Back in time, but just a bit, computer virus writers relied heavily on boot sector viruses and executable viruses to get their kicks. Viruses were much more likely to replicate themselves once they were loaded into memory which kept them running in the background as long as the computer was on. Another thing that made the computer virus writers proud was their ability to infect the boot sector on floppy discs and hard disks. The boot sector starts operating as soon as the computer is turned on or while it is booting up. By writing a malicious code and placing it on the boot sector, it was a guarantee that the virus would get executed as soon as the computer began to boot up.
With the advancement of today's technology neither of those viruses are much of a threat anymore. The reason being that floppy's are rarely used anymore in comparison to compact discs. Compact discs can not be modified which makes the threat of a virus on a CD impossible. Further, computer manufacturers have stepped up the security in the boot sector which makes boot viruses much less likely. Although there is still an extremely small possibility that one could arise but operating safety precautions and the increased use of CD's have lessened the threat.
It is more likely that a virus would infect your computer through your email, sent as an attachment. Even if it appears to come from someone that you know, it does not mean that they really sent it. The hard hit computer virus, Melissa, spread through Microsoft Words documents that were then sent out as emails. Melissa was created as a Word document and then uploaded to an internet newsgroup. Anyone who opened it would get the virus and so would the first fifty people in their address book. It disguised itself as a simple note from a friend so that people would not think twice about opening it and it just kept spreading and spreading. It was the fastest spreading virus to date. It even caused businesses to close until there was a fix for this particular virus.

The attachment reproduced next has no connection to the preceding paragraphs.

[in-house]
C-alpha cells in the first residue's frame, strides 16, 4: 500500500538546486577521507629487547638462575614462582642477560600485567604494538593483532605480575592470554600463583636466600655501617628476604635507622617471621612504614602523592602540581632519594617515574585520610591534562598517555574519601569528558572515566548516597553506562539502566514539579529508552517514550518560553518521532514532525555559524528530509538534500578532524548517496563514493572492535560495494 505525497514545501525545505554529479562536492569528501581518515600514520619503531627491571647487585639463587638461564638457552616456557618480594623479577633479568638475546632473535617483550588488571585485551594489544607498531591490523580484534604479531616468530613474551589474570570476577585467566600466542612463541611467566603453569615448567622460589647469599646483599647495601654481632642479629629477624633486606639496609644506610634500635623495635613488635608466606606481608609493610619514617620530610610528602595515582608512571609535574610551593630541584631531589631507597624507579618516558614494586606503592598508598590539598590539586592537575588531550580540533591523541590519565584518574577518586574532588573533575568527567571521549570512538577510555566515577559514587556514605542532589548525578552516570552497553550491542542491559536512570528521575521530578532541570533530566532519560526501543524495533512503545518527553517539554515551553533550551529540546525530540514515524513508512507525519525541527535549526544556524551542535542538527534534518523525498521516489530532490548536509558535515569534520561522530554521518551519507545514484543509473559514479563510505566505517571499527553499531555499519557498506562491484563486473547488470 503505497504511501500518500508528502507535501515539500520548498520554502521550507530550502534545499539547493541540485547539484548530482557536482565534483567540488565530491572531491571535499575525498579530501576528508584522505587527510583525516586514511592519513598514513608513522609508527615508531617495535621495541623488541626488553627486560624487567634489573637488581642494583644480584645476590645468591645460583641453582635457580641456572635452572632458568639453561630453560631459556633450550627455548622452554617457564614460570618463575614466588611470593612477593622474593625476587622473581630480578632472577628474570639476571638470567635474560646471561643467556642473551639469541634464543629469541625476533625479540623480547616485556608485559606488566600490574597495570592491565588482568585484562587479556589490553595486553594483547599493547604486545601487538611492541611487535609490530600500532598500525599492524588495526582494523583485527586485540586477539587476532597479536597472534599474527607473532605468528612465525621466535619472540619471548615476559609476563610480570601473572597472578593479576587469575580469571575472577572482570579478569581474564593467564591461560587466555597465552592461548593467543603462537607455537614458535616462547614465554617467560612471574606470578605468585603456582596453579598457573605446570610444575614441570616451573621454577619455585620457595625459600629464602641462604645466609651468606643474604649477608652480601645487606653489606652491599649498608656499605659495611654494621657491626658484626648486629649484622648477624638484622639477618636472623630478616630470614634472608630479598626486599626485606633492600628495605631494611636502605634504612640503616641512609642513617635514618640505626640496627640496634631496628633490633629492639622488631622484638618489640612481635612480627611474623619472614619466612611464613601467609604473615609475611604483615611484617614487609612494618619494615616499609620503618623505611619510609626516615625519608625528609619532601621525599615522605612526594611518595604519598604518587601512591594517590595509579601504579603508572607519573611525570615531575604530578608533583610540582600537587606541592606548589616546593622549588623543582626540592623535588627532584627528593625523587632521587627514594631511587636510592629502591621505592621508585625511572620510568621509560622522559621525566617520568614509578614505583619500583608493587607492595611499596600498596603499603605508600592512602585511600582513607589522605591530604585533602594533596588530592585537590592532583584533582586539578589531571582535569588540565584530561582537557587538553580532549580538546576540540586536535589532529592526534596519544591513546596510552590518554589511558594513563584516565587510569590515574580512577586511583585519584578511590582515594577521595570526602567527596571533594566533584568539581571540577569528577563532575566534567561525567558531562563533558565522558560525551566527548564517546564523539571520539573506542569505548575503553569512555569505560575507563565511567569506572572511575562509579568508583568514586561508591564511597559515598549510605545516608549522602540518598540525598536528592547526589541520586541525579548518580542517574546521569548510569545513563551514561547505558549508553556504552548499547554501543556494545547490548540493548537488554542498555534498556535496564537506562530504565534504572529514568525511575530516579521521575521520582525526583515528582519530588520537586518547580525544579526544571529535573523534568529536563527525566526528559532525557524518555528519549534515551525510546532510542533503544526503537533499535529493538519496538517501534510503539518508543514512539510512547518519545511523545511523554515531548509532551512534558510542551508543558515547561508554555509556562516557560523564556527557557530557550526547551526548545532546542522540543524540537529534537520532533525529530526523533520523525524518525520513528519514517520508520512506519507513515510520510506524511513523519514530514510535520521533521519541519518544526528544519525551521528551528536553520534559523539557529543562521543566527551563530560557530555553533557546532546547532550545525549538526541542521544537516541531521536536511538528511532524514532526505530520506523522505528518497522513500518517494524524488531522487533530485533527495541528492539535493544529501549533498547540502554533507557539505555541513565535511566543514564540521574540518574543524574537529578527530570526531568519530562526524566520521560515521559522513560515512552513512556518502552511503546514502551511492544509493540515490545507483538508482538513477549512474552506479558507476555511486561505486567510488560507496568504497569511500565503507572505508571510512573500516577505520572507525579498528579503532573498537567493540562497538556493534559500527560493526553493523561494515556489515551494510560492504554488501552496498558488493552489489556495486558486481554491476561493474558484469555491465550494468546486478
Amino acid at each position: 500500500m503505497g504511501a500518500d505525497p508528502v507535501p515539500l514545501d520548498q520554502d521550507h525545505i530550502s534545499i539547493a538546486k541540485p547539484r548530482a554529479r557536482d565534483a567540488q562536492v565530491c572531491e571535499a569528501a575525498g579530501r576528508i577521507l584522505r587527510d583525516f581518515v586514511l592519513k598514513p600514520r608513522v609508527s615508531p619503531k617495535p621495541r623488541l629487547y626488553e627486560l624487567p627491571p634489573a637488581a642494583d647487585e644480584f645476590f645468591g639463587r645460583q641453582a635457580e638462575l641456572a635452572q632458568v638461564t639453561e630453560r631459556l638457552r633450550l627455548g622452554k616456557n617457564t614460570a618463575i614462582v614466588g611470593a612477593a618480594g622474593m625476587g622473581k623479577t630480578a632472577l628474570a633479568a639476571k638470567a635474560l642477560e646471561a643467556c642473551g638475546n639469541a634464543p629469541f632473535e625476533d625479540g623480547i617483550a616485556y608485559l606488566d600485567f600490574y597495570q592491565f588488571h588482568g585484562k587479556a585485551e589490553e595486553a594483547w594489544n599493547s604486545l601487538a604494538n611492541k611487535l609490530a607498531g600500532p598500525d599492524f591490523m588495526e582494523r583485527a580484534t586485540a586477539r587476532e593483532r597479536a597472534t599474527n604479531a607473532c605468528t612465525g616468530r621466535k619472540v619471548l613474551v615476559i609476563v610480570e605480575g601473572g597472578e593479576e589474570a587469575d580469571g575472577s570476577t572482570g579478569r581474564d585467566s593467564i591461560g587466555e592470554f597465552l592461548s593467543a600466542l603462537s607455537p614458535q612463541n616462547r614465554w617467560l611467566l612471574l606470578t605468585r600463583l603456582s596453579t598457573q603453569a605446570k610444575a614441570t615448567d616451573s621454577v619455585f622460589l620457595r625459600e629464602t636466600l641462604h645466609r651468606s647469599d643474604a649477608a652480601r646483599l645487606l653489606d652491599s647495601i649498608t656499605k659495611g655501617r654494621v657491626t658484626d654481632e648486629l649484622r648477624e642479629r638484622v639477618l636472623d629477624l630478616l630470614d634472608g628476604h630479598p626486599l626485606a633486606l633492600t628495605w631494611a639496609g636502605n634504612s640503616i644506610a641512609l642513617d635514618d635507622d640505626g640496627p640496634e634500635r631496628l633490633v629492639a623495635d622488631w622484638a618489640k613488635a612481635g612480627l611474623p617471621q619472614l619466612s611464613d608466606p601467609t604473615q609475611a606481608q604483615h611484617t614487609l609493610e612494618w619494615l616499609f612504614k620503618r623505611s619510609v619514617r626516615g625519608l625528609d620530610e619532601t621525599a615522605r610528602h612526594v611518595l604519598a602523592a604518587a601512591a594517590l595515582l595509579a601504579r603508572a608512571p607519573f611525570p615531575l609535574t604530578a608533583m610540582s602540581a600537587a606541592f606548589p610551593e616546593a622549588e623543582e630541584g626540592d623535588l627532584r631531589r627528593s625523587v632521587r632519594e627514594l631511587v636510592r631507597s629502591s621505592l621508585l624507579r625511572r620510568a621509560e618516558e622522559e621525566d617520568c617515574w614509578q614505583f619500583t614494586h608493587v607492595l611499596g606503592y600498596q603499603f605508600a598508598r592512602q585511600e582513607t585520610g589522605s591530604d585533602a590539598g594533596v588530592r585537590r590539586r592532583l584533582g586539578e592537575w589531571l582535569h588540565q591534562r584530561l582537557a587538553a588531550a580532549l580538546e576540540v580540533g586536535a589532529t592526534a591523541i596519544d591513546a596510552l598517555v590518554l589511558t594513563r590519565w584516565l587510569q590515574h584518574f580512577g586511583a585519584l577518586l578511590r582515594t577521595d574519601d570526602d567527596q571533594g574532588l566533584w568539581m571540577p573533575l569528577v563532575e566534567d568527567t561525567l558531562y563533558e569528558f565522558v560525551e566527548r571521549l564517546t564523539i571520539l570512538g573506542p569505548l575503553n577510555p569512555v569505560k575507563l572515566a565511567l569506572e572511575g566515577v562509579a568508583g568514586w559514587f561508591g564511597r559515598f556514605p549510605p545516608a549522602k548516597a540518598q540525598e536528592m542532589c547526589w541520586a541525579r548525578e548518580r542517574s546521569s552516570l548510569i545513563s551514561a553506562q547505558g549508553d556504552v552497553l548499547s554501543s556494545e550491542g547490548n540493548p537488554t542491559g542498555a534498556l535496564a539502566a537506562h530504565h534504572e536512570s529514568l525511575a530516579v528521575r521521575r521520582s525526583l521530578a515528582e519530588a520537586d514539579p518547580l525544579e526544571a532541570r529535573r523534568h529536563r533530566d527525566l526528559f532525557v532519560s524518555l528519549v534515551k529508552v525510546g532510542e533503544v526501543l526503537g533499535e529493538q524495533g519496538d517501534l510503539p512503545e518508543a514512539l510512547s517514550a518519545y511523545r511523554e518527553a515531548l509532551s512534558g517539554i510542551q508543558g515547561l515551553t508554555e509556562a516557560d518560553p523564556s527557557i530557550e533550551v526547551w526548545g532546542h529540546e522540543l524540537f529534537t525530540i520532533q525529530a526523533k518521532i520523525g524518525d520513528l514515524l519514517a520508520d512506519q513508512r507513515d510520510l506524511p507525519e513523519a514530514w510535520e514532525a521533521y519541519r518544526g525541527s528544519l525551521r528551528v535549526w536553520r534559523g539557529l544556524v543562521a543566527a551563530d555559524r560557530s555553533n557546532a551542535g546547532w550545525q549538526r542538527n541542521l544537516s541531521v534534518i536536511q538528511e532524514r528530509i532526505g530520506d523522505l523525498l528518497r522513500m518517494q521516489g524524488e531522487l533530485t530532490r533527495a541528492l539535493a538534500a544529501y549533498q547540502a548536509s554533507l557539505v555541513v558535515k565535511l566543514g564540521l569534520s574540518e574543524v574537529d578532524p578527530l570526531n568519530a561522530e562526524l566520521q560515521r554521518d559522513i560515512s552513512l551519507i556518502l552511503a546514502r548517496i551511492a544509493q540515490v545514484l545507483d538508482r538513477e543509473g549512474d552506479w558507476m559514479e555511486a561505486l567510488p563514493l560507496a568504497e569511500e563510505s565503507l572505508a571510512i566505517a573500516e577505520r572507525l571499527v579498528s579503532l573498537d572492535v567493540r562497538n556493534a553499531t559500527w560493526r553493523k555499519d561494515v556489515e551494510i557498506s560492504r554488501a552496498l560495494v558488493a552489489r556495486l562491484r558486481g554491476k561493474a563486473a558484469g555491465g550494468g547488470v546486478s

Because many people are not computer savvy, many do not know that their Microsoft applications come with a built in Macro protector which default is set to enable which disables the auto execute feature. Therefore when a malicious code tries to enter a box usually pops up with a warning. It will likely mention micro or macro something or the other and since most people are not familiar with the term, they ignore the warning. Many get aggravated by the pop up boxes and disable them altogether, leaving their computer completely vulnerable.
For these reasons and many more it is extremely important not just for your safety but the safety of others as well to educate yourself on the terms and the basic protection offered by your computer manufacturer. Do not ignore any boxes that might happen to pop up because they are popping up for a reason and that reason is to protect you from the possibility of a future virus outbreak.
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